The Pull of the Stars by Emma Donoghue
Julia Power is proud of her nursing skills and qualifications but, on the eve of her thirtieth birthday, she hadn’t expected to have sole charge of a makeshift three-bedded ward for expectant mothers who also have flu. But she rises to the occasion, with the help of a young volunteer.
At first, Julia is unimpressed by Bridie Sweeney who, in her early twenties, seems to know so little about the world. But, although, due to growing up in an abusive church-run orphanage, she’s malnourished and uneducated, she’s bright, keen and quick to learn. As the crisis brings the two women closer, Julia discovers the dark secrets of the country she loves.
Another woman, Dr Kathleen Lynn (based on a real person) opens Julia’s eyes to Irish nationalism, when she’s forced to consider why a humanitarian like Dr Lynn should take up arms. Hitherto loyal to Britain, and to her shell-shocked brother with whom she lives, the apparent contradiction forces Julia to question her beliefs. Thanks to Bridie, and the three women under their care – a wealthy Protestant; a ‘fallen woman’ from a (now notorious) mother and baby home; and a terrified teenager who thinks she’ll birth her baby through her navel – Julia must also reassess her attitudes to authority, trauma, sexuality and motherhood.
Although at times the author’s research takes priority over story, I found it so interesting, I can’t complain. The stakes are so high – literally a matter of life and death – the tension so palpable, I stayed up late to finish the book. However, anyone who is currently pregnant, or has experienced a traumatic birth, might want to read it at another time.
Overall, it’s an accessible and engaging story about a crucial point in Irish history and (the sometimes unnecessary) hardships of women’s lives. It was published by Picador last year, and I did try to read a PDF copy kindly sent to me by a publicist at the time, but I’m glad I waited to buy the paperback. It’s another contender for my favourite reads of the year.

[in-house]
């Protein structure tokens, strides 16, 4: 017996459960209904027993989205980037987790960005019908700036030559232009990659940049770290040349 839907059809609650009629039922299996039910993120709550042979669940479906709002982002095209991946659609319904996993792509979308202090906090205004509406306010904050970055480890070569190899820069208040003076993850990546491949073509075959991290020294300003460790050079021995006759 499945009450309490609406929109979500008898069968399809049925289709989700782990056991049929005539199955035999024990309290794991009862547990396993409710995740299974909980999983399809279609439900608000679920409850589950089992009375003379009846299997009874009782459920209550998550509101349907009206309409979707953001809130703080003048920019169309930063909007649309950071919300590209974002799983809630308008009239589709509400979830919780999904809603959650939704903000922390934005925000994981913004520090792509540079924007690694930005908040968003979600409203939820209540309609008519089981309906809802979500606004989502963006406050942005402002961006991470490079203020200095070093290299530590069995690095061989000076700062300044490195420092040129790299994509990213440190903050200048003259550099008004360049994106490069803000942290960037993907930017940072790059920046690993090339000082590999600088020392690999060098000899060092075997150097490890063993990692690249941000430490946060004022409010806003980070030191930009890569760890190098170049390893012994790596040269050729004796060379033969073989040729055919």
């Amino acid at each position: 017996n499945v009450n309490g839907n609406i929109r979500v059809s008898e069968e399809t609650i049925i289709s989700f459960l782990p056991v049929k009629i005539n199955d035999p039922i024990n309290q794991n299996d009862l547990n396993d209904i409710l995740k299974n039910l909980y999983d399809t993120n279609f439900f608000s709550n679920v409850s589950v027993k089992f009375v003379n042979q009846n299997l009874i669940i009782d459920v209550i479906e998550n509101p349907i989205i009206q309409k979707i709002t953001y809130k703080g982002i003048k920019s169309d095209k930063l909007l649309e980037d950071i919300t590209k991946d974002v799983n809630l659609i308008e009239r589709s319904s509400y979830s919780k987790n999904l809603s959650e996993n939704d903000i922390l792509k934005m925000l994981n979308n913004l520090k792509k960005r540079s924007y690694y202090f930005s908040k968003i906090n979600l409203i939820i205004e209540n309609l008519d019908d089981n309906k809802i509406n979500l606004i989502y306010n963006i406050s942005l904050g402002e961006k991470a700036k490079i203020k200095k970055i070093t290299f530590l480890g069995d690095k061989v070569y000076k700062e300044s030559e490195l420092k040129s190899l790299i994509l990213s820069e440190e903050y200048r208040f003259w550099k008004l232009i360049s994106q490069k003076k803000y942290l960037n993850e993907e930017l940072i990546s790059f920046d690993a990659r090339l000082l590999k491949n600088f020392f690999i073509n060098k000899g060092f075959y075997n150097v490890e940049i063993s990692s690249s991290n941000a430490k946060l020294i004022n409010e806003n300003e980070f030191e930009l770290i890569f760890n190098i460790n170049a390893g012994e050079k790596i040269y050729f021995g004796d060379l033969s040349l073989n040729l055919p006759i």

The Spinning House Affair by Jane Taylor
To protect the morality of the male students, the serving girls and suchlike who made their education possible were closely policed. The merest suspicion of unauthorised association could send the woman to the lockhouse, with no right of appeal. Rose Whipple, around whom this novel revolves, is initially incarcerated when she automatically raises her hand to wave back at an undergraduate who is actually waving at a friend.
The author spreads her net wide to encompass not only Rose’s tragedy, but the friends and family of the man who unwittingly initiates it, and the newspapermen who campaign against the injustice. While the different perspectives make the novel intellectually interesting, I found it somewhat distancing emotionally.
I was too preoccupied last week with a certain book launch to produce a 99-word story in response to Charli’s flash fiction challenge. I’m not beating myself up about it, but I was disappointed, as I have shown up every week for months, probably years. But I’m back with a vengeance this week with a very dark story on the theme of these two novels and mine.
He had her walk to heel initially, on a two-metre leash. As she earned his trust, he gave her leeway, to trot ahead to chase some shiny bauble or pause to sniff a flower. But he never took her out without a taser and packet of chocolate-drop rewards. He thought he’d tamed her until, unfettered in woodland, she ran. It took two days, three men and four bullets to rein her in. Now his wife hobbles happily around home and hearth, except when shrapnel pains her. Then he blames himself for pushing her beyond the boundaries of her sex.